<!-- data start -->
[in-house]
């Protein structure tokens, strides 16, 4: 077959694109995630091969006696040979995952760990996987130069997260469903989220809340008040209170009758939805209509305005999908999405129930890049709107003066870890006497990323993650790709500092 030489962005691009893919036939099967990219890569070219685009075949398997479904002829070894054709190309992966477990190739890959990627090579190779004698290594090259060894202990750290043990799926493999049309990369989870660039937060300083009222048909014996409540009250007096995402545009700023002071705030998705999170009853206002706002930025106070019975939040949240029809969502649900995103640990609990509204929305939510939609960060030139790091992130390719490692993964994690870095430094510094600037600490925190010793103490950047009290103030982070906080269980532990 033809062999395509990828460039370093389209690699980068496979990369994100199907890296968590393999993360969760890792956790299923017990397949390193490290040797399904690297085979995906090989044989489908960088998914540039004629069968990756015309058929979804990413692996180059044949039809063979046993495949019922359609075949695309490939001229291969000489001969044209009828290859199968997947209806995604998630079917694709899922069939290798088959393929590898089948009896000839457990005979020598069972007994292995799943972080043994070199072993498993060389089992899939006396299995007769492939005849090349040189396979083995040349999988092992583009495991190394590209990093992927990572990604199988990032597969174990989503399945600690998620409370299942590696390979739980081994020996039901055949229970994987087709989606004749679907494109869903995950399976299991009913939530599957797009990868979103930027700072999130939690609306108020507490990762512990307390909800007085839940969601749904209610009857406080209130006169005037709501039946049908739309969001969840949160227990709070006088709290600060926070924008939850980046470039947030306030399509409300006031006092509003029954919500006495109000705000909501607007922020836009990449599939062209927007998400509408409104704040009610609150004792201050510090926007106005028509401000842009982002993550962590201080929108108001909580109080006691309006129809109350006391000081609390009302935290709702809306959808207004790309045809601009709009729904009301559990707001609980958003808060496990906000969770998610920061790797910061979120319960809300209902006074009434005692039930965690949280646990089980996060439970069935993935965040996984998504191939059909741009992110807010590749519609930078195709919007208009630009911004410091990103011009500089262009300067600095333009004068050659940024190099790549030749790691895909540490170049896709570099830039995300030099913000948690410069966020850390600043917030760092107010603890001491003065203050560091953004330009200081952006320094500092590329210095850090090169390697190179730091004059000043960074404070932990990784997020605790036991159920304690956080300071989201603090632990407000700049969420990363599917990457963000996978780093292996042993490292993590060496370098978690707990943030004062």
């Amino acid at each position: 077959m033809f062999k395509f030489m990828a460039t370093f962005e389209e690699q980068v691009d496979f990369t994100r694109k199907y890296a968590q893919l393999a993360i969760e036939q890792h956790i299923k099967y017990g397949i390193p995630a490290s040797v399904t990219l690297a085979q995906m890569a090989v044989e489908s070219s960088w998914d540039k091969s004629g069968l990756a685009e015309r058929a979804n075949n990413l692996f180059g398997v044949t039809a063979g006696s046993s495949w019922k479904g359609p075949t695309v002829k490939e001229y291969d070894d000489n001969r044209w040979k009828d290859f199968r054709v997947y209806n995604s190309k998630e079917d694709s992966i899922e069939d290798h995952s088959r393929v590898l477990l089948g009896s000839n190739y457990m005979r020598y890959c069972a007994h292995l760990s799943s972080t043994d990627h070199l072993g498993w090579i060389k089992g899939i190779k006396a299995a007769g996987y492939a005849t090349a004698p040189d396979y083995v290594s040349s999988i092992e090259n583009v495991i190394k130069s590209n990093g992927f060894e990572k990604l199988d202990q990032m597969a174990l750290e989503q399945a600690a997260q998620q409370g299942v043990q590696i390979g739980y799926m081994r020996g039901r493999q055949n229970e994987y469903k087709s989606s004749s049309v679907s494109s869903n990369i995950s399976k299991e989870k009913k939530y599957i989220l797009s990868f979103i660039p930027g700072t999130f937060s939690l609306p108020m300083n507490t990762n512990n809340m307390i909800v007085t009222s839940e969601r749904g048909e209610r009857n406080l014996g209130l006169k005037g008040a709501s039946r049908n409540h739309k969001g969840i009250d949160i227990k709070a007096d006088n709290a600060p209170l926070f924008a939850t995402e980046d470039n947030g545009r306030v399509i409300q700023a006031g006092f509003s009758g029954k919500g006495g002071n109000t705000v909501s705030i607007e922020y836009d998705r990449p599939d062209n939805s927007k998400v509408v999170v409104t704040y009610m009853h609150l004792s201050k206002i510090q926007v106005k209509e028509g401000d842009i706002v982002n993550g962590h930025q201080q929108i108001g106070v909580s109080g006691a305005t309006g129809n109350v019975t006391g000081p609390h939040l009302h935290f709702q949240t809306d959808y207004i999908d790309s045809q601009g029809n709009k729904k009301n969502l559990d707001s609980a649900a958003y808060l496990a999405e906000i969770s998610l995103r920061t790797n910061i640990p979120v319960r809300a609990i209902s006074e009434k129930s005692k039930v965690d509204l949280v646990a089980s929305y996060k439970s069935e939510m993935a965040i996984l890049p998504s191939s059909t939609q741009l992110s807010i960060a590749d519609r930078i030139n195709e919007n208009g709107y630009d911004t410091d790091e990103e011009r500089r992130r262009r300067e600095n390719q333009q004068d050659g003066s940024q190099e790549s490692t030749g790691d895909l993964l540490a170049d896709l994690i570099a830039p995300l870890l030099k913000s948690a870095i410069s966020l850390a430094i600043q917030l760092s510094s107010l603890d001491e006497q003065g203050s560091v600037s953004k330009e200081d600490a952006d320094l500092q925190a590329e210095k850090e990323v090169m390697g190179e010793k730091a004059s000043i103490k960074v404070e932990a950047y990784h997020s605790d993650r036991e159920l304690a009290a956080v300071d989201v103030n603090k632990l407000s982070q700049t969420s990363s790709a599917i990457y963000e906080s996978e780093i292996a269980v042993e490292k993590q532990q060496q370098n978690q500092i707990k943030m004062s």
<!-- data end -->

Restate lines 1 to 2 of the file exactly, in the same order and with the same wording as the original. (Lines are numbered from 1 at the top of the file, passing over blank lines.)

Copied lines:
[in-house]
């Protein structure tokens, strides 16, 4: 077959694109995630091969006696040979995952760990996987130069997260469903989220809340008040209170009758939805209509305005999908999405129930890049709107003066870890006497990323993650790709500092 030489962005691009893919036939099967990219890569070219685009075949398997479904002829070894054709190309992966477990190739890959990627090579190779004698290594090259060894202990750290043990799926493999049309990369989870660039937060300083009222048909014996409540009250007096995402545009700023002071705030998705999170009853206002706002930025106070019975939040949240029809969502649900995103640990609990509204929305939510939609960060030139790091992130390719490692993964994690870095430094510094600037600490925190010793103490950047009290103030982070906080269980532990 033809062999395509990828460039370093389209690699980068496979990369994100199907890296968590393999993360969760890792956790299923017990397949390193490290040797399904690297085979995906090989044989489908960088998914540039004629069968990756015309058929979804990413692996180059044949039809063979046993495949019922359609075949695309490939001229291969000489001969044209009828290859199968997947209806995604998630079917694709899922069939290798088959393929590898089948009896000839457990005979020598069972007994292995799943972080043994070199072993498993060389089992899939006396299995007769492939005849090349040189396979083995040349999988092992583009495991190394590209990093992927990572990604199988990032597969174990989503399945600690998620409370299942590696390979739980081994020996039901055949229970994987087709989606004749679907494109869903995950399976299991009913939530599957797009990868979103930027700072999130939690609306108020507490990762512990307390909800007085839940969601749904209610009857406080209130006169005037709501039946049908739309969001969840949160227990709070006088709290600060926070924008939850980046470039947030306030399509409300006031006092509003029954919500006495109000705000909501607007922020836009990449599939062209927007998400509408409104704040009610609150004792201050510090926007106005028509401000842009982002993550962590201080929108108001909580109080006691309006129809109350006391000081609390009302935290709702809306959808207004790309045809601009709009729904009301559990707001609980958003808060496990906000969770998610920061790797910061979120319960809300209902006074009434005692039930965690949280646990089980996060439970069935993935965040996984998504191939059909741009992110807010590749519609930078195709919007208009630009911004410091990103011009500089262009300067600095333009004068050659940024190099790549030749790691895909540490170049896709570099830039995300030099913000948690410069966020850390600043917030760092107010603890001491003065203050560091953004330009200081952006320094500092590329210095850090090169390697190179730091004059000043960074404070932990990784997020605790036991159920304690956080300071989201603090632990407000700049969420990363599917990457963000996978780093292996042993490292993590060496370098978690707990943030004062």